[-] 1 points by CatLady2 (248) from New York, NY 2 years ago

I love the fortune cookie reference . You have said it all in your post.

[-] 1 points by FawkesNews (1290) 2 years ago

That fight for survival is a no holds barred, all hands on deck, last man standing fight. Laws need not apply when eradicating corruption from society. Perhaps a Dylan quote may clear it up. "The law of the jungle and sea are your only teachers."

[-] 2 points by RoughKarma (122) 2 years ago

For quotes and a source, I prefer Lincoln: "Let not him who is houseless pull down the house of another, but let him work diligently and build one for himself, thus by example assuring that his own shall be safe from violence when built."

[-] 1 points by FawkesNews (1290) 2 years ago

What to do with castles built upon the bones of the oppressed? Shall they be allowed to remain while the houseless builds his hovel?

[-] 0 points by CatLady2 (248) from New York, NY 2 years ago

Bad people write laws? And good people break them ? You wanna be a little more specific? There are literally 1000's of laws in this country.. defined by state, city, catagory and so forth.

[-] 2 points by FawkesNews (1290) 2 years ago

Start here.....http://en.wikipedia.org/wiki/Glass%E2%80%93Steagall_Act

[-] 0 points by CatLady2 (248) from New York, NY 2 years ago

No thanks.. I was looking for something more specific from you. The endless links and quotes have grow old.

[-] 1 points by FawkesNews (1290) 2 years ago

Your lack of interest in this one law shows what little interest you have in making the world any better. Please discuss what this act means to you.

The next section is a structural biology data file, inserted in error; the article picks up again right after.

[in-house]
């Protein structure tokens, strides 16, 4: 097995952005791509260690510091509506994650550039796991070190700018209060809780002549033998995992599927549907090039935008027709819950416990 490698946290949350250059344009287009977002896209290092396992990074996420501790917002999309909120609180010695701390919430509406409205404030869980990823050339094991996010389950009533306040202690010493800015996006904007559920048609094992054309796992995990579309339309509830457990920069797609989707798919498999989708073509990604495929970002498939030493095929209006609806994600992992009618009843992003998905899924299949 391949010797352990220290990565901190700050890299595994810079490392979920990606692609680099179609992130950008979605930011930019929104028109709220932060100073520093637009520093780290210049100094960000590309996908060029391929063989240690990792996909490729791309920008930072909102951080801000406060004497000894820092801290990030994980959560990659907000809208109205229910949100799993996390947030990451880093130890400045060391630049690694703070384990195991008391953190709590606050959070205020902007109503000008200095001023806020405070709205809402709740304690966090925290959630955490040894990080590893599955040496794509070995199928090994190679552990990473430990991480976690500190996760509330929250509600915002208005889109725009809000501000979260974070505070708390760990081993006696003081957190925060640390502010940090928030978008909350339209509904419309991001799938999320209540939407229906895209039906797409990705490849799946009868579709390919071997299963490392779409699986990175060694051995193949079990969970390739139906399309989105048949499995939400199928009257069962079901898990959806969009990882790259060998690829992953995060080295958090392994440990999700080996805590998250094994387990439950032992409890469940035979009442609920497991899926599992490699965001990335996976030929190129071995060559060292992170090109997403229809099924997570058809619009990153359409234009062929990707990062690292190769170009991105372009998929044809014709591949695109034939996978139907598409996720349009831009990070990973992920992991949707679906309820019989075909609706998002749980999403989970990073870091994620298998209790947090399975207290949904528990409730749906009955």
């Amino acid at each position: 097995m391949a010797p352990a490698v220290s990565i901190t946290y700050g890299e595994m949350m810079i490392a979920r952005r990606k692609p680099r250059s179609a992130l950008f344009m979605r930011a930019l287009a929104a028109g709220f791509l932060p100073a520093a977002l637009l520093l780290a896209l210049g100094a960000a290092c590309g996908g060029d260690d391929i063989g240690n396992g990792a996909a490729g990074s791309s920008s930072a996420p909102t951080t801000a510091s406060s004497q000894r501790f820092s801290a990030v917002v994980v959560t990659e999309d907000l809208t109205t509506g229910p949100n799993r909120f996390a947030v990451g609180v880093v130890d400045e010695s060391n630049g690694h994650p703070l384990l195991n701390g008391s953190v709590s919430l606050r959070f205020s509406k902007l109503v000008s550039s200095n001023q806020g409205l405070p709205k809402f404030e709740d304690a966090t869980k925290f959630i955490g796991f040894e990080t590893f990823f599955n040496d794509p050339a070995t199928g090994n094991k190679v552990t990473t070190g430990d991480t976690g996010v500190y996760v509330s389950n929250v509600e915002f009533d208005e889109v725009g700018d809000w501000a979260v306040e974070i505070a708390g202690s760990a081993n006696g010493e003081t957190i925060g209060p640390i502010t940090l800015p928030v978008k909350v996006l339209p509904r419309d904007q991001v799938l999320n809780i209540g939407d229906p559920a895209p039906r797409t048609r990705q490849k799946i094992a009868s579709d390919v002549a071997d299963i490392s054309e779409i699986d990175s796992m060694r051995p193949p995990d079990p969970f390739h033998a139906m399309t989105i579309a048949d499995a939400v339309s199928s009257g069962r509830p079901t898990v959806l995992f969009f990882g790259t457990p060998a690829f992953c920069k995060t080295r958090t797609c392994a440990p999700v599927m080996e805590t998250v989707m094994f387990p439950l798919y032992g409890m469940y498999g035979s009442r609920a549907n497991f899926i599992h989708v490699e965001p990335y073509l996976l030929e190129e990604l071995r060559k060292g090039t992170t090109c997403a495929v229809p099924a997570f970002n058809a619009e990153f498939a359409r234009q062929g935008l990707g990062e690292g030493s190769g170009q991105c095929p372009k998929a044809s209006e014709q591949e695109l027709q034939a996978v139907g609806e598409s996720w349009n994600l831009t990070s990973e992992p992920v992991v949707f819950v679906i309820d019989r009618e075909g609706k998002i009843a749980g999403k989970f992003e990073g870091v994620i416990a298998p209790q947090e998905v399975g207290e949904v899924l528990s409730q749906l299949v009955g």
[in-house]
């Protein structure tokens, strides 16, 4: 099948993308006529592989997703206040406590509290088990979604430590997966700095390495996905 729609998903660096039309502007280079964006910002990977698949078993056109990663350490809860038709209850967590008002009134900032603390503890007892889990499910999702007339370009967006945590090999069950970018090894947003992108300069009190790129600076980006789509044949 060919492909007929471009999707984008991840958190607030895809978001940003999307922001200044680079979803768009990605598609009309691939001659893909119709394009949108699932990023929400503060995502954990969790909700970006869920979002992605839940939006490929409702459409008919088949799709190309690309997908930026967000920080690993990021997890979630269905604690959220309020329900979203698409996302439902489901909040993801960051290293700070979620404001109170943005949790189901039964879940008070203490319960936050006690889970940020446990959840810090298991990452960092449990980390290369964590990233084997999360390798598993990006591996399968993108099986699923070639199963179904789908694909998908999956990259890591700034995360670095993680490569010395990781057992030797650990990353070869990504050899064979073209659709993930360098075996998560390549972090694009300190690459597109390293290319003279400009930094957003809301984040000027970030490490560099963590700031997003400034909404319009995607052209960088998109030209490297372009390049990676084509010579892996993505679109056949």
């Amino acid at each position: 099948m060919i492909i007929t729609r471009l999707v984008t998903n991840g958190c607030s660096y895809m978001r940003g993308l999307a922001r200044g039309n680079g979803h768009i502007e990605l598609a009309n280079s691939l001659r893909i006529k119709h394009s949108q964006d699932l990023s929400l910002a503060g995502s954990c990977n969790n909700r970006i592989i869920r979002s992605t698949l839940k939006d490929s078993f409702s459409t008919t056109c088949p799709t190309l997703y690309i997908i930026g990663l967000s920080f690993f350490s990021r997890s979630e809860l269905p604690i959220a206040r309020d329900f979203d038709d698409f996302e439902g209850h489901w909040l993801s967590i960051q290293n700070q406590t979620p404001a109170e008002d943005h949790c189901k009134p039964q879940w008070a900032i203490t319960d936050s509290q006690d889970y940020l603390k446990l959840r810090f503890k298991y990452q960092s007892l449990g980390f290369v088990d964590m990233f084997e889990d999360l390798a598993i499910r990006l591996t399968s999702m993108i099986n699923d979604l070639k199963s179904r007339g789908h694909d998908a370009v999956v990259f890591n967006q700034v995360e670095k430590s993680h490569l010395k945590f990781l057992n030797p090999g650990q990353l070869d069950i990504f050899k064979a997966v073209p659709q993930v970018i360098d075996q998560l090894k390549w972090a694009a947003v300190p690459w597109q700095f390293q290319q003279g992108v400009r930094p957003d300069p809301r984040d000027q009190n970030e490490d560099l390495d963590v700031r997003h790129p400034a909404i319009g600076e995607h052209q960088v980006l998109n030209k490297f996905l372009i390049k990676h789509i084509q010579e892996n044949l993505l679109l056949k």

[-] 1 points by FawkesNews (1290) 2 years ago

You asked for a specific law that needs re-unfucking. I gave you one. You are not interested in learning about it, yet you are swift to express your judgment.

[-] 0 points by CatLady2 (248) from New York, NY 2 years ago

Please don't assume what I want to learn or already know. I dont judge, thats not my job, I do however voice my opinion. It may not always be the popular opinion, but it is mine nonetheless.

[-] 1 points by FawkesNews (1290) 2 years ago

Opinions based on ignorance are worthless. That is my opinion. I gave you an example, you flatly denied a willingness to show knowledge, yet you expect your opinion to have credence. Are you kidding?

[-] 1 points by CatLady2 (248) from New York, NY 2 years ago

Ahh yes, thats right Im ignorant and my opinion is worthless. Thats exactly why this movement is not gaining any credibility, because you are too busy belittling people who don't agree with you. Lets see how far all your pseudo intellectualism gets you.